This leads us to the blocking of the book-launch at the Ubud Writers & Readers Festival in Bali. It wasn’t literally a banning: the local police simply told the festival organiser that the whole show would be shut down if she didn’t cancel any functions that mentioned the government-sanctioned mass killings of 1965 (which had over a million allegedly communist victims). The organizer put up a brave resistance before complying, but then publicised the incident to draw attention to the very thing the authorities didn’t want in the limelight.
What exactly had Eliza written in From Now On Everything Will Be Different to incur official displeasure? Here’s the relevant extract: “The actors asked him what new plays he wanted them to mount, now they could perform whatever they want – perhaps something about the ’65 mass murders…” And that’s it; there’s not another mention in the whole novel. Maybe Eliza is correct in suggesting that her book was “dragged into the 1965 paranoia wave”. Undaunted, she continues to promote her book, saying that it’s important to never be afraid.
Back to the novel as literary work. It is longer than the Indonesian-language version published in two years ago, as Eliza added more background to aid the understanding of foreign readers, plus modifications based on feedback from the earlier version. This is not the author’s first novel. As a teenager she wrote a book, but was so unhappy with it she didn’t tackle another novel for a decade. What we have now is the work of a more mature talent.
There are two minor issues I’d raise about the book. First, there are a few slips of grammar, but not to any distracting extent. More of a bother is occasional lack of clarity about exactly where we are time-wise, as the jumps forward or back in time are not always clearly indicated. Editorial guidance could have easily fixed this, using double-line breaks or centred asterisks.
That said, From Now On Everything Will Be Different is an intriguing novel with two endearing main characters, even when you feel like giving them a slap to wake up to themselves. Though they are probably not people I’d want to be besties with, as they edged slowly closer to their rendezvous, I couldn’t help feeling the tension and had to resist flipping to the end to see what happens. You should resist, too.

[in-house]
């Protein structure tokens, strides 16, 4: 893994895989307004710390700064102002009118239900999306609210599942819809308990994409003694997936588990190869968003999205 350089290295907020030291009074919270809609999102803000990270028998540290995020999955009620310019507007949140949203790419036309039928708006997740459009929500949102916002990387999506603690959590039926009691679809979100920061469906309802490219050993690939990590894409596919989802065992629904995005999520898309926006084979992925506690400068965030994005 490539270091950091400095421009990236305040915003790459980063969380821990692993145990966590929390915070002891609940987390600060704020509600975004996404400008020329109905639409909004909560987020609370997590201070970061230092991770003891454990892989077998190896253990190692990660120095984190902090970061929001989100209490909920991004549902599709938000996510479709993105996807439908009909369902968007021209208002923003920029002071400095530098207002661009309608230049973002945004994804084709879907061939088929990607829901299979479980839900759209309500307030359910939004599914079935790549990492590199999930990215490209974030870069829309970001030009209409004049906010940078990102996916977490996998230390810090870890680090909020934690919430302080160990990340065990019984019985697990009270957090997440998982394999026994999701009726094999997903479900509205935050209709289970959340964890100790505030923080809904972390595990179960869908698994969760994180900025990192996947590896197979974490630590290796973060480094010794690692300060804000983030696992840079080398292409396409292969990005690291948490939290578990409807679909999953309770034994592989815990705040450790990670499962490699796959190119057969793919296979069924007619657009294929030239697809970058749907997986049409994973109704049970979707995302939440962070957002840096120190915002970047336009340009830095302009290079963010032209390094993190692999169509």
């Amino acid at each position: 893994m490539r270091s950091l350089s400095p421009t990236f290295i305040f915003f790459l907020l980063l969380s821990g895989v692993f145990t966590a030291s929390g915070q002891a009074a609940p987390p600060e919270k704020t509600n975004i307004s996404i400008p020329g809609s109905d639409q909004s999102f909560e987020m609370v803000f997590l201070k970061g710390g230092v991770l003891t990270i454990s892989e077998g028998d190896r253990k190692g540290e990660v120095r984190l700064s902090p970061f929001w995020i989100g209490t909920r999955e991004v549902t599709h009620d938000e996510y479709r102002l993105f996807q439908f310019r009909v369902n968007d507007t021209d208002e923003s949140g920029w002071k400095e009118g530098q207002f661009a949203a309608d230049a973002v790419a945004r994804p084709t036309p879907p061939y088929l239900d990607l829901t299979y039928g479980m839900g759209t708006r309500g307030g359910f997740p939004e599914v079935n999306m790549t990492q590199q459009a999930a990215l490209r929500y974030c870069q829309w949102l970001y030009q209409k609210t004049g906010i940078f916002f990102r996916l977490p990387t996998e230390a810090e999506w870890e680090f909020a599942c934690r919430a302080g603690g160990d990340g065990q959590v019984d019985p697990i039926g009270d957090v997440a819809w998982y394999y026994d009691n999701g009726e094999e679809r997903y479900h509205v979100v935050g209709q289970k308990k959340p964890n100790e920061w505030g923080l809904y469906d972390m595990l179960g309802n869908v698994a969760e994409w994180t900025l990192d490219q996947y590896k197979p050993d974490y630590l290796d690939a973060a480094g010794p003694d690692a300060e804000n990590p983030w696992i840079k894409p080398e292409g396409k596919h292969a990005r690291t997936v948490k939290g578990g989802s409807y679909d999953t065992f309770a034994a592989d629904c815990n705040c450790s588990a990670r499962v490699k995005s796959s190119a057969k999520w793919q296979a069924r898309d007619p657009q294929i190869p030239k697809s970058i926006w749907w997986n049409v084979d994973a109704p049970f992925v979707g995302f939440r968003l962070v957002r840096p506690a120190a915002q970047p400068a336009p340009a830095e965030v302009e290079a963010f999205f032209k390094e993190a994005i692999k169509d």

I recommend this novel to anyone who likes a well-written read about characters you can care about, and especially commend it to those with an interest in new writing coming out of Southeast Asia. Whether, as Manneke Budiman suggests, it represents “a new dawn of the Indonesian novel” is – I suspect – too early to call. It is, however, a real advance on a lot of literature from that country in that it enters deeply inside the hearts and minds of its protagonists, and in that it explores moral issues more fearlessly than her compatriot writers usually do. Perhaps that was another reason Eliza incurred the wrath of the authorities.
Now just short of thirty, Eliza is married to a Norwegian and divides her time between Oslo and Jakarta, where she is involved with InterSastra, an organisation she set up to promote literary translation. She’s definitely one to watch and I look forward to her next offering.
Postscript: I have followed the Indonesian custom of referring to a person by their first name rather than their last.
– Mike Coppin.
Mike Coppin is the author of Shadow Chase, a novel set in Java, where he taught English for five years. He has had articles and book reviews printed in Inside Indonesia, Rural Society and other publications. He can be found at www.mikecoppin.wordpress.com
From Now On Everything Will Be Different is available from http://vagabondpress.net/products/eliza-vitri-handayani-from-now-on-everything-will-be-different